Yesterday evening I found myself in the middle of a discussion between two Australians regarding the Abby Sunderland story. Seems they both felt that a) Abby had no business being on the ocean at that age, b) she should be in school, c) her parents pushed her into it for fame and fortune, and d) the Australian government should not be picking up the tab for her rescue.
I’ve already covered my disagreement with their objection to Abby’s parents allowing her to attempt the voyage. I stand by my reasoning from yesterday and will touch on that again briefly.
As to their complaint about the cost of rescuing Abby. I thought it was quite admirable when the Australian maritime authority publicly stated they would not be seeking compensation for the search and rescue operation conducted at the far edge of Australian waters. I commend them on taking that stance despite having to charter private jets twice to reach her position.
“We’ll do whatever is required,” Australian Foreign Affairs Minister Stephen Smith told a radio station. ”As a maritime nation, we have these responsibilities and we always discharge them properly.”
Abby’s boat, Wild Eyes, is presently adrift in the Indian Ocean and has a value reported to be between $120,000 and $200,000. I’m almost certain that Australia would be awarded salvage rights to the vessel if it were to tow it back to shore. Perhaps with a new mast, the government could sell the boat and recoup the costs of the search operation. It would be a little bit tacky, but considering the other option being considered right now is to scuttle and sink the boat, I suppose it is alright.
The Australian people are considered by Americans to be one of our top allies. We appreciate the strong relationship and history of cooperation between our nations. We both broke free from British rule. We worked together in Word War II to defeat Japan. It is a bit of a disappointment to hear citizens of Australia disparaging that relationship over the rescuing of one lone experienced sailor adrift at sea.
Abby may be only 16 years old but she had already proven her mettle on the open sea. She sailed around Cape Horn and the Cape of Good Hope – daunting tasks for any sailor. She endured winds of more than 50 knots and waves cresting more than 30 feet. To quote her father, Laurence Sunderland. “This is like second nature to Abigail. She’s lived over half her life on yachts.”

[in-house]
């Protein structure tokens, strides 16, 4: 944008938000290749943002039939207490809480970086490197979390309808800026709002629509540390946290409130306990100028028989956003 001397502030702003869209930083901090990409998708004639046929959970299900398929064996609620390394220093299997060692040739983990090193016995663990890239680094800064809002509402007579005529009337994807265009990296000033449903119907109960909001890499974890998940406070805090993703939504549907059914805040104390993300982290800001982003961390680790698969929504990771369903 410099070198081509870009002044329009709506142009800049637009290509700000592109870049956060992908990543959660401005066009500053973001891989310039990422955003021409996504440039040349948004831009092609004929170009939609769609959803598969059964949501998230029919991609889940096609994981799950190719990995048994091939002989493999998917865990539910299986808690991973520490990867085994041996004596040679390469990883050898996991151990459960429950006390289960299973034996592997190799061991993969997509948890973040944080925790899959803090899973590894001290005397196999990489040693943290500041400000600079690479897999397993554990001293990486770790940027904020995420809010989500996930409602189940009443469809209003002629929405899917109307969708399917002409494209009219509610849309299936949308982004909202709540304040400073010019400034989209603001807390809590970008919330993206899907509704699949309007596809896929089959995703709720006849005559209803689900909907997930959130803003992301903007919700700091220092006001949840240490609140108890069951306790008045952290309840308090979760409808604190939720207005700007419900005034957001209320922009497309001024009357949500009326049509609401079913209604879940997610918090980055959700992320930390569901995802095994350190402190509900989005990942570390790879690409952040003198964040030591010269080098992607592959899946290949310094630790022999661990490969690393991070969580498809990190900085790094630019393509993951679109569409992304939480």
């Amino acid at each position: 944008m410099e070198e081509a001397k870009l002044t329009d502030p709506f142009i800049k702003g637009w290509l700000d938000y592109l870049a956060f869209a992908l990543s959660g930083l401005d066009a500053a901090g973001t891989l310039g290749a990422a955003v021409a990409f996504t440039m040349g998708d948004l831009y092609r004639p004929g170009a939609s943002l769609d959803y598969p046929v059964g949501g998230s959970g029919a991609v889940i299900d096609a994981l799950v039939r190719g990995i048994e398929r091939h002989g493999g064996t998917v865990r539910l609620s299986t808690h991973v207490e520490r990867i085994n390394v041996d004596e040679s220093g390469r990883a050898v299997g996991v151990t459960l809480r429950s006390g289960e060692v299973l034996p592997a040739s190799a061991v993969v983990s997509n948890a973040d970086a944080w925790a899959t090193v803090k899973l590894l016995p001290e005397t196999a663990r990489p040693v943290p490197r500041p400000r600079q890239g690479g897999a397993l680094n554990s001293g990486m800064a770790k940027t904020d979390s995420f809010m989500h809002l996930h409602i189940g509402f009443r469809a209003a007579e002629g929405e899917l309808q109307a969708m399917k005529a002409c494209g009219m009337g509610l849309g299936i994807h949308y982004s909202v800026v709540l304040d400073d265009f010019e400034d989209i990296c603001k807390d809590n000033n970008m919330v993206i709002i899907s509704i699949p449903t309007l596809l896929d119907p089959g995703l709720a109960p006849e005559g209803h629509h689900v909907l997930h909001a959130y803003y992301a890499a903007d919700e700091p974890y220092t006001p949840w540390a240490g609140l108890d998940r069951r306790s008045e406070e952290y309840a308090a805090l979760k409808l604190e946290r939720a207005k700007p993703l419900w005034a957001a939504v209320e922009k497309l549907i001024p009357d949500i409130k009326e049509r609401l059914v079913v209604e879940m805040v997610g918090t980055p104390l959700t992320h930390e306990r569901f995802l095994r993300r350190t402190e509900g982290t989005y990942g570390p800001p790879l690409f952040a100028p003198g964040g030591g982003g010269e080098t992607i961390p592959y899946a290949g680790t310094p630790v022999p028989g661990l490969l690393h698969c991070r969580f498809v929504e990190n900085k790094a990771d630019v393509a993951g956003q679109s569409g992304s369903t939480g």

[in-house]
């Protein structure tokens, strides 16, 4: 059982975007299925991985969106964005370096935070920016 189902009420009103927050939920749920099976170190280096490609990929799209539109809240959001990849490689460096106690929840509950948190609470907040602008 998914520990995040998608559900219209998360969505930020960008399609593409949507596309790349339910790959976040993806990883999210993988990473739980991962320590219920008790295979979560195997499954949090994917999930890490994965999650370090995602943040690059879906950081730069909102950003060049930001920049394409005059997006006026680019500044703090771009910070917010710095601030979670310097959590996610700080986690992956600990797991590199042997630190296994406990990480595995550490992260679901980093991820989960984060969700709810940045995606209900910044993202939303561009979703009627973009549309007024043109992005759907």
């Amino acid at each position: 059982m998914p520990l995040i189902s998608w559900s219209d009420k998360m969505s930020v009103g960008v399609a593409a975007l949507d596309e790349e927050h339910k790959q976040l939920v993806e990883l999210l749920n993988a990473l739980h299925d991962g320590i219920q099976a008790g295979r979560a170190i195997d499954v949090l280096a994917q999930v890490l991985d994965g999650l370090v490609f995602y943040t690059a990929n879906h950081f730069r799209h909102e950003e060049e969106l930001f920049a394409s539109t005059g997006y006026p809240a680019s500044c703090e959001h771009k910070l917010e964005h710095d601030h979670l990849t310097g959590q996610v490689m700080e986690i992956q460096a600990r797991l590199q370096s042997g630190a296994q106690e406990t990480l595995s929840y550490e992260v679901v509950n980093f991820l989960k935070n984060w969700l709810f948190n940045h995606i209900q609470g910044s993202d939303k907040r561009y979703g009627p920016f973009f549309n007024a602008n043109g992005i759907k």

I do not believe Abby would have been better off in school these past five months. There is no doubt she learned more about herself and developed greater confidence, mental toughness and focus then she would have learned in any high school classroom. She will be better prepared for college as a result.
Watch videos of Abby preparing for the voyage and it is quickly apparent she loves sailing and was amped about the voyage. After she came ashore in South Africa, ending her record-breaking quest, she repaired the boat and continued on her way. The journey is more important to her than the record.
Fame and fortune is quite fleeting in America. Sailing is not as big here as in Australia or New Zealand. The America’s Cup barely gets mentioned in sports media. The hardships Abby encountered have gotten her mainstream media coverage (although I don’t recall the same happening for her brother, Zac, when he completed his own around-the-world voyage last year). She’ll be on some talk shows in the future. She’ll write a book. There’ll be a straight-to-DVD movie release about the journey . However, recognition will quickly wane and, come the fall, she’ll be just another student in her high school.
The head of Yachting Australia, Phil Jones, has been quoted as saying Abby shouldn’t have been allowed to attempt the voyage. I wonder if Mr. Jones said the same when Aussie Jessica Watson went out on her own around-the-world sailing voyage? She completed the trip last month and was also 16 years old at the time she left port on the record-breaking quest.
You can be damn sure if Jessica had run into trouble anywhere near American waters, our Coast Guard and military would have spared no expense to come to her rescue. And we would have expected nothing but a simple ‘Thank you’ in return either. It is what we do every day. It is what all civilized nations do for citizens of the world. We help those in need and ask little in return. No matter the situation. No matter their nationality. No matter their age.